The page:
Preferred Shareholder Files Lawsuit Against Navios Maritime Holdings To Stop Tender Offer

| About: Navios Maritime (NM)

Summary

After reading and digesting the ramifications of this patently unfair and unjust tender offer to rid NM of its pesky preferred shareholders, I decided to act to stop it.

The more I learned, the more I became alarmed by the potential collateral damage all preferred shareholders could face in the future.

I don't know if NM will reach the required 2/3rd share tender it requires, therefore, I felt it is too important to leave to chance and instituted the suit.

On September 21, I first learned about the Offer to Exchange that Navios Maritime Holdings (NYSE:NM) had presented to its preferred shareholders. I quickly realized that this travesty of an offer was little more than a thinly veiled extortion attempt designed to scare and intimidate us into accepting mere pennies on the dollar by threatening us with the loss of all key rights we held as preferred shareholders if we refuse to tender our shares.

Worse yet, the offer was worded in such a way that the majority of my followers, including me, had difficulty figuring out exactly what potential outcomes we faced based on who else might tender and how many shares were tendered. The part that really enraged me and induced me to act was the way the offer was carefully worded, as if the company was in no way recommending or advising how we should decide. The following paragraph was liberally sprinkled throughout the offer:

You must make your own decision whether to tender Series G ADSs or Series H ADSs in the Exchange Offer and, if so, how many of such Series G ADSs or Series H ADSs to tender and the form of consideration to be paid therefor. Neither we, our Board of Directors, the Information Agent, the Exchange Agent, the Depositary, nor any affiliate of any of the foregoing or any other person is making any recommendation as to whether or not you should tender your Series G ADSs and Series H ADSs in the Exchange Offer. We have not authorized any person to make such a recommendation. You are urged to discuss your decision with your own tax advisor, financial advisor and/or broker.

The following day I submitted a Seeking Alpha article, as the opening salvo in my battle to prevent Navios from succeeding in attaining the necessary 2/3rd of the preferred shares of each series to accept the low-priced tender offer, thereby forcing the remaining preferred shareholders to hold what would become virtually worthless shares. Within a very short time, many of my followers and others joined my battle against Navios. Of late, several have reported that they have been bombarded with requests to accept the offer.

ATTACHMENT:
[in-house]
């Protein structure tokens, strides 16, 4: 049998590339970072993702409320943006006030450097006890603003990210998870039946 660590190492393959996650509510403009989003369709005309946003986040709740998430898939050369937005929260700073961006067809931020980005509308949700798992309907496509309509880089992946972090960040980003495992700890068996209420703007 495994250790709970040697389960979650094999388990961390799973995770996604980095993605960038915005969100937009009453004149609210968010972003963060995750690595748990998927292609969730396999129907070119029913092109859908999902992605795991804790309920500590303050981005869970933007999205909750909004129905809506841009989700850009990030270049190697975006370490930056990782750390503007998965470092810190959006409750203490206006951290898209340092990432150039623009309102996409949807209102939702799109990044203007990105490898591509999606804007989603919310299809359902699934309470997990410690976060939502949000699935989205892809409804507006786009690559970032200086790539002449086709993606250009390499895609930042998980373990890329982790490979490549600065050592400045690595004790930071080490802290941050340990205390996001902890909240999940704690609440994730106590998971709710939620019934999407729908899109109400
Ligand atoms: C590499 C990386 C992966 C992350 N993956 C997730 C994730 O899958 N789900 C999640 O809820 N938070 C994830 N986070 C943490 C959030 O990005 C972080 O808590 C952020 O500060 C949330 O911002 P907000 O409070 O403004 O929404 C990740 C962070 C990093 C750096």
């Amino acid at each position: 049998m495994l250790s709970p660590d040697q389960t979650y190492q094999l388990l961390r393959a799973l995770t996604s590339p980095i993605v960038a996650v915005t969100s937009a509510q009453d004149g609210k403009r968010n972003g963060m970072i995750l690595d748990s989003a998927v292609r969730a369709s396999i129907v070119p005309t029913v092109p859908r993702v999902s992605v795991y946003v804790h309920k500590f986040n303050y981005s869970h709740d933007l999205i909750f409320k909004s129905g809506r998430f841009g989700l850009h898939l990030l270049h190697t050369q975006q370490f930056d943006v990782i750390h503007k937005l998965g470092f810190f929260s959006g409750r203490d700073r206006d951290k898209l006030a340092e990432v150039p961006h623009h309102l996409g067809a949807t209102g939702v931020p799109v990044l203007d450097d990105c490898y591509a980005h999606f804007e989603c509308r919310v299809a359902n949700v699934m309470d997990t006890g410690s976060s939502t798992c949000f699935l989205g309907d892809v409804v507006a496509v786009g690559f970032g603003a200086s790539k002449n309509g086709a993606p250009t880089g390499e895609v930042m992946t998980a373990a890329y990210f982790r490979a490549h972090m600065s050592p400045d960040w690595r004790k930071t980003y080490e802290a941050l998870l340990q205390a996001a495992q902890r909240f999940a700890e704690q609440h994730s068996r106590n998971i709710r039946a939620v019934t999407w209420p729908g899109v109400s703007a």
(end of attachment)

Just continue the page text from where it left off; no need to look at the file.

Because I fear Navios will persist in its efforts to rid itself of the preferred shareholders, the accumulating missed dividend payments (soon to be three), and the restrictions and penalties it will be forced to bear, I have retained counsel to aid me in this fight and have filed a lawsuit in the United States District Court for the Southern District of New York on behalf of all preferred stockholders.

The best way to stop Navios from taking advantage of its preferred stockholders is for us to refuse to tender our shares into the offer. However, to the extent that Navios succeeds in stripping us of our valuable preferred shares and our rights through its coercive offer, I am taking decisive action to hold the Company and its directors personally liable to us for the harm they have caused, including seeking to restore our rights and an award of significant monetary damages.

The copy of the Complaint is attached

Disclosure: I am/we are long NM-G, NM-H.

I wrote this article myself, and it expresses my own opinions. I am not receiving compensation for it (other than from Seeking Alpha). I have no business relationship with any company whose stock is mentioned in this article.